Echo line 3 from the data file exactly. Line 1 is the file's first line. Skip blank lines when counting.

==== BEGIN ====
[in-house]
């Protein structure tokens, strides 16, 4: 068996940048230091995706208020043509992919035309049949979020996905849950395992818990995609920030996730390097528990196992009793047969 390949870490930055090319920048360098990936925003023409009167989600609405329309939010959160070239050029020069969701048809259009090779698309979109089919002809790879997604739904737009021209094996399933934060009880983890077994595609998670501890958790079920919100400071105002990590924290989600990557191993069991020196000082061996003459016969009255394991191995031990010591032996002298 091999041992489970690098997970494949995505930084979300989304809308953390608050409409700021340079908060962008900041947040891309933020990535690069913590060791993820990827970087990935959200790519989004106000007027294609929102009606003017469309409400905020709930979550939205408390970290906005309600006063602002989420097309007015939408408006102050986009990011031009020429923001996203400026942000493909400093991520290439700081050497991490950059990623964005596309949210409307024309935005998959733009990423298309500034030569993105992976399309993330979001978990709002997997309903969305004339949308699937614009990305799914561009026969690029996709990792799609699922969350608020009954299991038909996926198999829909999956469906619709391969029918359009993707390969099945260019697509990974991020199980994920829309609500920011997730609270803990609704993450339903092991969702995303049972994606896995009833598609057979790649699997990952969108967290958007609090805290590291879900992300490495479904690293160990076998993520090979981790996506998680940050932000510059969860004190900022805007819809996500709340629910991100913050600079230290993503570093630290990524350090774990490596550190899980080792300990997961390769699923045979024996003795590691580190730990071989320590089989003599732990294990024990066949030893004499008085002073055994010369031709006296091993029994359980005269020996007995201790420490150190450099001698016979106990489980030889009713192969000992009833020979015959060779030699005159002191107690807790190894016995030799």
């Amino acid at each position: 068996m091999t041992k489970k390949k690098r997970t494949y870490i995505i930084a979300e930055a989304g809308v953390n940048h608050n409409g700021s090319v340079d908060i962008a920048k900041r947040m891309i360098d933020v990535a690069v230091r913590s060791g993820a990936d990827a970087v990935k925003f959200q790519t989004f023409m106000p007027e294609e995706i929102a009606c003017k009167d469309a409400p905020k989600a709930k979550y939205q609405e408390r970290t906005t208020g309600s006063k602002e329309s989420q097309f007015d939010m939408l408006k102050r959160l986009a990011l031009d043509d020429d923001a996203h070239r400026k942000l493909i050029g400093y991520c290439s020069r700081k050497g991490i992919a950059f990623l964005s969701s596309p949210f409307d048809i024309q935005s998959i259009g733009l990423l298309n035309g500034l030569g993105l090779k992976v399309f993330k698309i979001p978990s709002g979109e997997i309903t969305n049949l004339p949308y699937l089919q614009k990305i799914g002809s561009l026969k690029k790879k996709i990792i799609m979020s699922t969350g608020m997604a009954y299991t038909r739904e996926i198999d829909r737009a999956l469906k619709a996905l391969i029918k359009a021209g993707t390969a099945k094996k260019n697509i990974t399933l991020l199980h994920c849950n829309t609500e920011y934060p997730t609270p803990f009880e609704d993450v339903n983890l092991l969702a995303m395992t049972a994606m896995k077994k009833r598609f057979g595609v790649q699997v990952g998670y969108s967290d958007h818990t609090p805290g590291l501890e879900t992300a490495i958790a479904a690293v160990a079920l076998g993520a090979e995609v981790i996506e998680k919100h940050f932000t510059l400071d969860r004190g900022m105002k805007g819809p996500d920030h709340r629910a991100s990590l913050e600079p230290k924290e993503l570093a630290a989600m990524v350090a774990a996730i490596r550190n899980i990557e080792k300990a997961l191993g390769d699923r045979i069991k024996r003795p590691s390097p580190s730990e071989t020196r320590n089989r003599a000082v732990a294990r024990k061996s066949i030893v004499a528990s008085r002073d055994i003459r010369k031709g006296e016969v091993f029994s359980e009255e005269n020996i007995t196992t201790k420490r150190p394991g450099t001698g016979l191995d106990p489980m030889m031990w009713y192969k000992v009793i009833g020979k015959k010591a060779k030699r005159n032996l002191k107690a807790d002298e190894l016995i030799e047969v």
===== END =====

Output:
């Amino acid at each position: 068996m091999t041992k489970k390949k690098r997970t494949y870490i995505i930084a979300e930055a989304g809308v953390n940048h608050n409409g700021s090319v340079d908060i962008a920048k900041r947040m891309i360098d933020v990535a690069v230091r913590s060791g993820a990936d990827a970087v990935k925003f959200q790519t989004f023409m106000p007027e294609e995706i929102a009606c003017k009167d469309a409400p905020k989600a709930k979550y939205q609405e408390r970290t906005t208020g309600s006063k602002e329309s989420q097309f007015d939010m939408l408006k102050r959160l986009a990011l031009d043509d020429d923001a996203h070239r400026k942000l493909i050029g400093y991520c290439s020069r700081k050497g991490i992919a950059f990623l964005s969701s596309p949210f409307d048809i024309q935005s998959i259009g733009l990423l298309n035309g500034l030569g993105l090779k992976v399309f993330k698309i979001p978990s709002g979109e997997i309903t969305n049949l004339p949308y699937l089919q614009k990305i799914g002809s561009l026969k690029k790879k996709i990792i799609m979020s699922t969350g608020m997604a009954y299991t038909r739904e996926i198999d829909r737009a999956l469906k619709a996905l391969i029918k359009a021209g993707t390969a099945k094996k260019n697509i990974t399933l991020l199980h994920c849950n829309t609500e920011y934060p997730t609270p803990f009880e609704d993450v339903n983890l092991l969702a995303m395992t049972a994606m896995k077994k009833r598609f057979g595609v790649q699997v990952g998670y969108s967290d958007h818990t609090p805290g590291l501890e879900t992300a490495i958790a479904a690293v160990a079920l076998g993520a090979e995609v981790i996506e998680k919100h940050f932000t510059l400071d969860r004190g900022m105002k805007g819809p996500d920030h709340r629910a991100s990590l913050e600079p230290k924290e993503l570093a630290a989600m990524v350090a774990a996730i490596r550190n899980i990557e080792k300990a997961l191993g390769d699923r045979i069991k024996r003795p590691s390097p580190s730990e071989t020196r320590n089989r003599a000082v732990a294990r024990k061996s066949i030893v004499a528990s008085r002073d055994i003459r010369k031709g006296e016969v091993f029994s359980e009255e005269n020996i007995t196992t201790k420490r150190p394991g450099t001698g016979l191995d106990p489980m030889m031990w009713y192969k000992v009793i009833g020979k015959k010591a060779k030699r005159n032996l002191k107690a807790d002298e190894l016995i030799e047969v």